The esplink is probably the “old” mgmt wifi portion (response for the IP stack & wifi & log services). Othe other layer is the OTGW firmware itself (.hex) file. But am struggling anyway as the OTGW keeps ignoring command atm. So now at a point of trying that firmware you have for the ESP.

The latest OTGW release is here : Release #23: Fixing the plumbing and some small bugs · rvdbreemen/OTGW-firmware · GitHub

The PIC is the controller of the OTGW hw interface between thermostat and boiler. Rel. 6.4 is latest.
The ESP8266 runs the OTGW-firmware that translates/decodes the OTGW messages into a web based page and sends the MQTT formatted messages and handles the required MQTT messages for the autodiscover in HA. (There are other functions as well such as upgrade of the OTGW firmware).

1 Like

I flashed the firmware on the ESP. Got the wifi working via usb, configured MQTT. Then I put the ESP back to the OTGW board power it with the 24v adapter, ping works but nothing (web interface of the ESP doesnt respond). Very weird.

Try using FireFox as browser

I tried several of those firmwares and they seem to fail when I connect them with the board. I reverted back to the MCU firmware OTGW has shared on their webshop and that works. It is not about browser at all. It doesnt seem to open the webinterface when its 24volt powered. When I only use the ESP solo with a microusb cable I can get wifi and web interface working. I think the problem is with the version of the ESP.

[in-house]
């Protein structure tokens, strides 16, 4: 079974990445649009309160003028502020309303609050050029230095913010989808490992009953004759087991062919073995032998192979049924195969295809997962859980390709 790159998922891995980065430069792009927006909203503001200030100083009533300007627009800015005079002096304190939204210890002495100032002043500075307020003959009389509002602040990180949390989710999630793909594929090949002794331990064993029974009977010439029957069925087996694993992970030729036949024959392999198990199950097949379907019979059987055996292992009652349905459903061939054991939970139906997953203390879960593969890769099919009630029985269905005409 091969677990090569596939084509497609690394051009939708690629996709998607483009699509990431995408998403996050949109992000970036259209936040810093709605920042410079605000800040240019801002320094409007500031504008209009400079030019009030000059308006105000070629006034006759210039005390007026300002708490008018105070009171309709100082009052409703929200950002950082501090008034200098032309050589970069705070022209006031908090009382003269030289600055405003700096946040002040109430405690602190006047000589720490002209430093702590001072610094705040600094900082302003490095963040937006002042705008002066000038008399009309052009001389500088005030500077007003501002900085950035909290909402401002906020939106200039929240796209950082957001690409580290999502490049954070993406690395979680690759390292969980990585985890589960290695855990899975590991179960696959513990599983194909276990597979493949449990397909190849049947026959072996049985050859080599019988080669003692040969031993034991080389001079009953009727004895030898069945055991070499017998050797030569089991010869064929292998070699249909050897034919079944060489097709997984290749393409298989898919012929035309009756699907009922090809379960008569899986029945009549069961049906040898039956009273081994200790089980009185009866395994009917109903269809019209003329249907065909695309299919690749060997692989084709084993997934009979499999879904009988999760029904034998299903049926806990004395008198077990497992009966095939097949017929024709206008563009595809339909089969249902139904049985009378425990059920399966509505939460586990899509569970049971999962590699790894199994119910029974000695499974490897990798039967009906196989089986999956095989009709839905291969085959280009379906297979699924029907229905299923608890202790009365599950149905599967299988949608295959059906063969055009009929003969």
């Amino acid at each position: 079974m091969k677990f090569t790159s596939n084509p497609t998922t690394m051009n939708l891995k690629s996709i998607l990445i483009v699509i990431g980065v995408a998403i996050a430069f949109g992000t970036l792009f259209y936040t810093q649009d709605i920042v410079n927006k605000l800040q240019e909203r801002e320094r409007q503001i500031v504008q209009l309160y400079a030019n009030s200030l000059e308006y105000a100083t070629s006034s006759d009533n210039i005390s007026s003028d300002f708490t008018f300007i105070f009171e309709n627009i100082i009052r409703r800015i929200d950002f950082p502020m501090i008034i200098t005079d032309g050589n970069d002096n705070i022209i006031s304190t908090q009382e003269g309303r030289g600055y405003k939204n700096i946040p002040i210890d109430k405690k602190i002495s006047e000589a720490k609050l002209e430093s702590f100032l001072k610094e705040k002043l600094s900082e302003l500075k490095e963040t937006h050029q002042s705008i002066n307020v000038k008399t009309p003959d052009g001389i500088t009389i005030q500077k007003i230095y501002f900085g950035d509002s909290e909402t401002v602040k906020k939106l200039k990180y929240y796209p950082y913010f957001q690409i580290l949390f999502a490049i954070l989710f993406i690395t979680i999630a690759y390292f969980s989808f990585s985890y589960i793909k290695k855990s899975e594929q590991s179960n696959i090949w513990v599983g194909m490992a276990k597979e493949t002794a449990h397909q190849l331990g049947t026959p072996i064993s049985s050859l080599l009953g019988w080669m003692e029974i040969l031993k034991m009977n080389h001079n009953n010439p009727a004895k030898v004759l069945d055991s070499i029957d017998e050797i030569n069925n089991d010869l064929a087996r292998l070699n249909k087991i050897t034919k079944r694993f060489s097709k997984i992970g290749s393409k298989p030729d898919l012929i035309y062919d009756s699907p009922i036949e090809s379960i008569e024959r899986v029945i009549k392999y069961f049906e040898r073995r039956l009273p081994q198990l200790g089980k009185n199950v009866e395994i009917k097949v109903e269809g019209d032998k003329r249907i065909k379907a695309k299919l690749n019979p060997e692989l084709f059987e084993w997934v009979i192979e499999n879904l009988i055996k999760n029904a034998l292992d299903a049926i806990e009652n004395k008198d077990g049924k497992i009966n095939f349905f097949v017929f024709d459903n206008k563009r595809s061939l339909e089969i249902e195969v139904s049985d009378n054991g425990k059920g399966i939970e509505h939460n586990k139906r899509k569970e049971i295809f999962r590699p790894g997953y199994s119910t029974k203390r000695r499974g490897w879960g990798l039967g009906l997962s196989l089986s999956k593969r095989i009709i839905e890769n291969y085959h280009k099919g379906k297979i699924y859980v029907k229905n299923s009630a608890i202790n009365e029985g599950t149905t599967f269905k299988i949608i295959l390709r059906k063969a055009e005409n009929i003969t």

New version 1.0.1 available as test: OpenTherm Gateway MQTT | Homey

  • Readme extended.
  • Removed Flame on/off timeline.
  • Small text fixes.
  • Branding color updated.
  • App and device icons updated.

See this link: Versions of OTGW · rvdbreemen/OTGW-firmware Wiki · GitHub

It talks about older hardware versions of the OTGW board, including 24V versions. You need to set jumpers to make the new firmware work correctly:

On versions before 2.3 there are jumpers that need to be set correctly. If not, the firmware will be unable to communicate with the OTGW.

But also:
This firmware runs on an ESP8266 attached to the OTGW serial port.

I haven’t touched those jumpers as the board was working fine with esp-link and nodemcu firmware before. Documentation doesn’t touch exactly what to set or I am missing something.